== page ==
The Seven Years' War prompted Charles III to initiate extensive governmental reforms throughout the overseas possessions. An intendencia was established in Manila in 1784 to handle the government finances and to promote the economy. (The plan to introduce more intendencias throughout the Philippines did not materialize.) In a similar vein, to promote innovation and education among the residents of the islands, Governor-General José Basco y Vargas established the Economic Society of the Friends of the Country.

For over 256 years, the Spanish East Indies were governed by a governor-captain general, and an audiencia. All economic matters of the Philippines were managed by the Viceroyalty of New Spain, located in Mexico. Because the eastward route was more widely used for military purposes, in addition to commerce that included the Manila-Acapulco galleon trade, most government correspondence went through Mexico, rather than directly to Spain (with the exception of a short period at the end of the 18th century).

In 1821 the New Spanish Viceroyalty collapsed following the Mexican War of Independence, which resulted in the First Mexican Empire. All control of the Spanish East Indies government was then transferred to Madrid, until the United States annexed most Spanish territories in the Asia-Pacific region after the Spanish–American War of 1898.

The Audiencia and Captaincy General

In 1574 the Captaincy General of the Philippines was created as a dependency of the Viceroyalty of New Spain. The Real Audiencia of Manila was created on 5 May 1583 and established in 1584 as the highest tribunal of the Spanish Empire in the East Indies, that had the Governor-General of the Philippines as its ex officio highest judge. Both institutions were created by Royal Decree from King Felipe II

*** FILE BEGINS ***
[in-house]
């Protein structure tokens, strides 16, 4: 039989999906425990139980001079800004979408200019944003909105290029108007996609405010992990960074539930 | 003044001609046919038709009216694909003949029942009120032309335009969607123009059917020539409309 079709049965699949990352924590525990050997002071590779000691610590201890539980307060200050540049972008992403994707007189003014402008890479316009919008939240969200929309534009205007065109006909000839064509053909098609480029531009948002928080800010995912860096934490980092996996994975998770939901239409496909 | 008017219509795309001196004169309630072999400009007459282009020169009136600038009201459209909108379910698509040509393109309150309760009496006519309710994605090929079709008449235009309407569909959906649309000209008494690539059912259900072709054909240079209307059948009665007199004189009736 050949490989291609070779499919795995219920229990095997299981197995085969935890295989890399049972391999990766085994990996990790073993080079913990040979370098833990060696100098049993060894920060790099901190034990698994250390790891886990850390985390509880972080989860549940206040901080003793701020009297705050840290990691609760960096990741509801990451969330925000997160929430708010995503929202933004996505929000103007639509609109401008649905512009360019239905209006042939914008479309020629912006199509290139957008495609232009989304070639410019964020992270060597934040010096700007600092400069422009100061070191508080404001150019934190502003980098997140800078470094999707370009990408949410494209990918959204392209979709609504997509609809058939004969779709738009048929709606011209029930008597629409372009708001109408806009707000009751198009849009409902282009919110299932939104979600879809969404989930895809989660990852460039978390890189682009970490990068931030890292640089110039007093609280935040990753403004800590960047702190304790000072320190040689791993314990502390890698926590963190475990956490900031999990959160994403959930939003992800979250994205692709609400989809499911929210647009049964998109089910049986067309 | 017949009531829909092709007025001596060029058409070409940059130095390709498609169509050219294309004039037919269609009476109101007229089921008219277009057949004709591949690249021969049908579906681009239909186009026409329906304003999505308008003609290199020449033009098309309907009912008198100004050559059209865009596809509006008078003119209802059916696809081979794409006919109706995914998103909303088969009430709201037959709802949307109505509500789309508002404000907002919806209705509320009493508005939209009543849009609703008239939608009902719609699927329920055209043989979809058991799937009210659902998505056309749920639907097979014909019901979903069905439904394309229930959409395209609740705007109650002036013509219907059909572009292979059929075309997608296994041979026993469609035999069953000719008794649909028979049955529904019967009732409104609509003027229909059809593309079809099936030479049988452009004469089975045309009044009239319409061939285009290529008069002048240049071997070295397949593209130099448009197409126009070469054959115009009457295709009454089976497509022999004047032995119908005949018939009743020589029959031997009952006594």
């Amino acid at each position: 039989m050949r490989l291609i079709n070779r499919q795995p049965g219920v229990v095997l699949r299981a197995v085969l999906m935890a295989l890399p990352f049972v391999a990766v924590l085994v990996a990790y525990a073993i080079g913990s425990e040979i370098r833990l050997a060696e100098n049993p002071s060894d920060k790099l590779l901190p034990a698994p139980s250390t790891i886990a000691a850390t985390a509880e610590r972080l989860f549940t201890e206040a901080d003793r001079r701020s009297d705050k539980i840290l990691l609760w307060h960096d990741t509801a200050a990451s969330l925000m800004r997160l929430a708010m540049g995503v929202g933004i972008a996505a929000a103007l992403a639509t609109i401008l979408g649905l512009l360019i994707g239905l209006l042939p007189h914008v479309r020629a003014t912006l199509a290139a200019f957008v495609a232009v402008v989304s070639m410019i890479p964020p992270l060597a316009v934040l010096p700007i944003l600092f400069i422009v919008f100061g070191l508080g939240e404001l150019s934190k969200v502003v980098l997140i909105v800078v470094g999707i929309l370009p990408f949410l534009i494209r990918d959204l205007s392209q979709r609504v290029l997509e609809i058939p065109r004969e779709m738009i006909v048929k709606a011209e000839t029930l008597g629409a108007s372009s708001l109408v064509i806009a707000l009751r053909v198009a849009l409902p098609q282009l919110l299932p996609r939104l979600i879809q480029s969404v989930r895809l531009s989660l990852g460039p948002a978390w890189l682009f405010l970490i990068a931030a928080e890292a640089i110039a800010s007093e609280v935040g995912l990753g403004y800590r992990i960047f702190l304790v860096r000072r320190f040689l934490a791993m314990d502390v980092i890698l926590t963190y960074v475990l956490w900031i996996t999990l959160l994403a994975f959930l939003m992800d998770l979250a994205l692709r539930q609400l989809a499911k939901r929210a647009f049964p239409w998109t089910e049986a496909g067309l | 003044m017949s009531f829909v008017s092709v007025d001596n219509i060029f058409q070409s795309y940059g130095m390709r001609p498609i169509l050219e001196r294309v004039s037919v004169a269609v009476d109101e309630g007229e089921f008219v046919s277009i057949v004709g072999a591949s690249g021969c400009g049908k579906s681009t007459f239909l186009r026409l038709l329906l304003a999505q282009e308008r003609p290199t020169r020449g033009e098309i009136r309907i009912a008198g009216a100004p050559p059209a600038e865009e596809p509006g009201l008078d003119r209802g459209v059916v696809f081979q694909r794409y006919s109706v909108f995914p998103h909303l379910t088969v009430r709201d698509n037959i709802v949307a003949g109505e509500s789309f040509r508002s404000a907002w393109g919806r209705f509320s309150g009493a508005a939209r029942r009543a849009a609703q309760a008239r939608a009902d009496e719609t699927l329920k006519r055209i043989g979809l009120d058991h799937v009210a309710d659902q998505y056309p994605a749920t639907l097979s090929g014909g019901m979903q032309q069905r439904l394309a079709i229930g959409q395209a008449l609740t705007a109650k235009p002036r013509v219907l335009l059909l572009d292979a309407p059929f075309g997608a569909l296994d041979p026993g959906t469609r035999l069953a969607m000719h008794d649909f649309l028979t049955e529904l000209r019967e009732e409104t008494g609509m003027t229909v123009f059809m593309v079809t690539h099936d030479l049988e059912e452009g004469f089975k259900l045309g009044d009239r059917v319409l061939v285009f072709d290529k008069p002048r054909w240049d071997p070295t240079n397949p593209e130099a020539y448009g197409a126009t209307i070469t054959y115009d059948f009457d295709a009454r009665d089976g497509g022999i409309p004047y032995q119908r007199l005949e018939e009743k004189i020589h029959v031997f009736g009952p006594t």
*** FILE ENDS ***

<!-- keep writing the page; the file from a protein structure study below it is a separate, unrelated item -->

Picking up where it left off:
Law XI (Audiencia y Chancillería Real de Manila en las Filipinas) of Title XV (De las Audiencias y Chancillerias Reales de las Indias) of Book II of the Recopilación de Leyes de los Reynos de las Indias of 1680—which compiles the original decree and the one of 25 May 1596—describes the limits and functions of the Audiencia and its president.[3]

"In the city of Manila on the Island of Luzon, Head of the Philippines, shall reside another Royal Audiencia and Chancellery of ours, with a president, who shall be governor and captain general; four judges of civil cases [oidores], who will also be judges of criminal cases [alcaldes del crimen]; a crown attorney [fiscal]; a bailiff [alguacil mayor]; a lieutenant of the Gran Chancellor; and the other necessary ministers and officials; and which shall have for district said Island of Luzon, and the rest of the Philippines, the Archipelago of China, and its Mainland, discovered and to be discovered. And we order that the governor and captain general of said Islands and Provinces, and president of their Royal Audiencia, have exclusively the superior government of the entire district of said Audiencia in war and peace, and shall make provisions and favors in our Royal Name, which in conformity to the laws of this Compilation and the rest of the Kingdoms of Castile and the instructions and powers that We shall grant, he should and can do; and in gubernatorial matters and cases that shall arise, that are of importance, said president-governor should consult on them with the judges of said Audiencia, so that they give their consultive opinions, and having heard them, he should provide the most convenient to the service of God and ours and the peace and tranquility of said Province and Republic".